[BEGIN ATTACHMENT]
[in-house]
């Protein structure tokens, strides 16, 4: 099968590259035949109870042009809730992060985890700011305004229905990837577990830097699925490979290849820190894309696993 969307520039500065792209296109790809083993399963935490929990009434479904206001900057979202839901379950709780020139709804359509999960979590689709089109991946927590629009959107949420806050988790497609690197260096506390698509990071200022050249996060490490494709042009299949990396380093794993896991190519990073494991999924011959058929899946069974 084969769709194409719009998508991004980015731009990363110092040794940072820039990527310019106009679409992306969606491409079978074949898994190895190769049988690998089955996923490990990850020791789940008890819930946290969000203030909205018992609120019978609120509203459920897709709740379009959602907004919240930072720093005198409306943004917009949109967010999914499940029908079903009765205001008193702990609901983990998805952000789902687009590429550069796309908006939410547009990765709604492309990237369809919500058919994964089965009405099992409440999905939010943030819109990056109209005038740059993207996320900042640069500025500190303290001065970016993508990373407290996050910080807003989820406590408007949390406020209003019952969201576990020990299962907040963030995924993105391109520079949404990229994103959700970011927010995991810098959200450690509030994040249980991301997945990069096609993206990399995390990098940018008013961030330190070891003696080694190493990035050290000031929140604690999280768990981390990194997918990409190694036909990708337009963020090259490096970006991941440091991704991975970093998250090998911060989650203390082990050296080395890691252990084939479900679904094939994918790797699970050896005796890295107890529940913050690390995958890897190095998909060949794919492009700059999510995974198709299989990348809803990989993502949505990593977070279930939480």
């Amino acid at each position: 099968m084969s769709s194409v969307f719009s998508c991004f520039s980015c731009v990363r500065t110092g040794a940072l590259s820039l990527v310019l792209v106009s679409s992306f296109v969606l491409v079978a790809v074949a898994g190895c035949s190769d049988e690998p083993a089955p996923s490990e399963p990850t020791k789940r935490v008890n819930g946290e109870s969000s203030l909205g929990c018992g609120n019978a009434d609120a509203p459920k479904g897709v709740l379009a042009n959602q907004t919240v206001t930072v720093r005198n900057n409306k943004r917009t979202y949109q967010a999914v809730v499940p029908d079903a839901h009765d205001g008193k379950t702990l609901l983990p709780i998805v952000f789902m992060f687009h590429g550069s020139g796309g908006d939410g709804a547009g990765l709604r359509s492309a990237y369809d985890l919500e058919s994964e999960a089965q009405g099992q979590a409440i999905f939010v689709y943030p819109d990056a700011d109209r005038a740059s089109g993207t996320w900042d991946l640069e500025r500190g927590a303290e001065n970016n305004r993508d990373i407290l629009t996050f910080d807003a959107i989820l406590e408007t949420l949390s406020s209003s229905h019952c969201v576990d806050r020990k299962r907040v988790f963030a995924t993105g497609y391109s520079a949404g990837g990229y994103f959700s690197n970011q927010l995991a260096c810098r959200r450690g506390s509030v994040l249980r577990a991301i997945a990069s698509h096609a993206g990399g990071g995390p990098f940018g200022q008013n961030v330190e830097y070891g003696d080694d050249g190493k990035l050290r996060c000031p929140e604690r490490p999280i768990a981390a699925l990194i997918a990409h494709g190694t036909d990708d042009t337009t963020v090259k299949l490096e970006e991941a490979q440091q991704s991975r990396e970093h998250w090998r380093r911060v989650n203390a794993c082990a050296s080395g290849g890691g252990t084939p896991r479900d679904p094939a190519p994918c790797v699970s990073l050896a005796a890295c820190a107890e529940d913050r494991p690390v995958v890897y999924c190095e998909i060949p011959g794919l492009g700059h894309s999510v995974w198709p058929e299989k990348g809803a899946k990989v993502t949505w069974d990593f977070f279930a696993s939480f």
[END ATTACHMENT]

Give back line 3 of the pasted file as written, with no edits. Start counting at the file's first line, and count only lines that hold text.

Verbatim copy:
């Amino acid at each position: 099968m084969s769709s194409v969307f719009s998508c991004f520039s980015c731009v990363r500065t110092g040794a940072l590259s820039l990527v310019l792209v106009s679409s992306f296109v969606l491409v079978a790809v074949a898994g190895c035949s190769d049988e690998p083993a089955p996923s490990e399963p990850t020791k789940r935490v008890n819930g946290e109870s969000s203030l909205g929990c018992g609120n019978a009434d609120a509203p459920k479904g897709v709740l379009a042009n959602q907004t919240v206001t930072v720093r005198n900057n409306k943004r917009t979202y949109q967010a999914v809730v499940p029908d079903a839901h009765d205001g008193k379950t702990l609901l983990p709780i998805v952000f789902m992060f687009h590429g550069s020139g796309g908006d939410g709804a547009g990765l709604r359509s492309a990237y369809d985890l919500e058919s994964e999960a089965q009405g099992q979590a409440i999905f939010v689709y943030p819109d990056a700011d109209r005038a740059s089109g993207t996320w900042d991946l640069e500025r500190g927590a303290e001065n970016n305004r993508d990373i407290l629009t996050f910080d807003a959107i989820l406590e408007t949420l949390s406020s209003s229905h019952c969201v576990d806050r020990k299962r907040v988790f963030a995924t993105g497609y391109s520079a949404g990837g990229y994103f959700s690197n970011q927010l995991a260096c810098r959200r450690g506390s509030v994040l249980r577990a991301i997945a990069s698509h096609a993206g990399g990071g995390p990098f940018g200022q008013n961030v330190e830097y070891g003696d080694d050249g190493k990035l050290r996060c000031p929140e604690r490490p999280i768990a981390a699925l990194i997918a990409h494709g190694t036909d990708d042009t337009t963020v090259k299949l490096e970006e991941a490979q440091q991704s991975r990396e970093h998250w090998r380093r911060v989650n203390a794993c082990a050296s080395g290849g890691g252990t084939p896991r479900d679904p094939a190519p994918c790797v699970s990073l050896a005796a890295c820190a107890e529940d913050r494991p690390v995958v890897y999924c190095e998909i060949p011959g794919l492009g700059h894309s999510v995974w198709p058929e299989k990348g809803a899946k990989v993502t949505w069974d990593f977070f279930a696993s939480f």